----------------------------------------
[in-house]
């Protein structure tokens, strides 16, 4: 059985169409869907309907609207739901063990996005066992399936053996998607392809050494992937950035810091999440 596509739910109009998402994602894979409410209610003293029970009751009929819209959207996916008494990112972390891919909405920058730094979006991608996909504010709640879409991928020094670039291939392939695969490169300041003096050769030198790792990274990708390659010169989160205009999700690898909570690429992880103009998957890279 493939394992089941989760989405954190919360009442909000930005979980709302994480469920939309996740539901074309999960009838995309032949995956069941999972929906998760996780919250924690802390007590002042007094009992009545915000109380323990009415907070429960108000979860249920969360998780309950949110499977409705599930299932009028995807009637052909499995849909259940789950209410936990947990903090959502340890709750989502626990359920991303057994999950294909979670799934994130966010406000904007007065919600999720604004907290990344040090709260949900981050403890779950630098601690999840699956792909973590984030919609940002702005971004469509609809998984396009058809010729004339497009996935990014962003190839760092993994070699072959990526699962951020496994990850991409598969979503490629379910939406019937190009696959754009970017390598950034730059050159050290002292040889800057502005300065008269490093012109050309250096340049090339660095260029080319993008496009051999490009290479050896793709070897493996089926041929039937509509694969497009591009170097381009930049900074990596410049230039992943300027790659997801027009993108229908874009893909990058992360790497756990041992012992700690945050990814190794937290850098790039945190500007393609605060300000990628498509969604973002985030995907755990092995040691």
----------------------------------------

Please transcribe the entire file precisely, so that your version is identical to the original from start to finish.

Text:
[in-house]
């Protein structure tokens, strides 16, 4: 059985169409869907309907609207739901063990996005066992399936053996998607392809050494992937950035810091999440 596509739910109009998402994602894979409410209610003293029970009751009929819209959207996916008494990112972390891919909405920058730094979006991608996909504010709640879409991928020094670039291939392939695969490169300041003096050769030198790792990274990708390659010169989160205009999700690898909570690429992880103009998957890279 493939394992089941989760989405954190919360009442909000930005979980709302994480469920939309996740539901074309999960009838995309032949995956069941999972929906998760996780919250924690802390007590002042007094009992009545915000109380323990009415907070429960108000979860249920969360998780309950949110499977409705599930299932009028995807009637052909499995849909259940789950209410936990947990903090959502340890709750989502626990359920991303057994999950294909979670799934994130966010406000904007007065919600999720604004907290990344040090709260949900981050403890779950630098601690999840699956792909973590984030919609940002702005971004469509609809998984396009058809010729004339497009996935990014962003190839760092993994070699072959990526699962951020496994990850991409598969979503490629379910939406019937190009696959754009970017390598950034730059050159050290002292040889800057502005300065008269490093012109050309250096340049090339660095260029080319993008496009051999490009290479050896793709070897493996089926041929039937509509694969497009591009170097381009930049900074990596410049230039992943300027790659997801027009993108229908874009893909990058992360790497756990041992012992700690945050990814190794937290850098790039945190500007393609605060300000990628498509969604973002985030995907755990092995040691």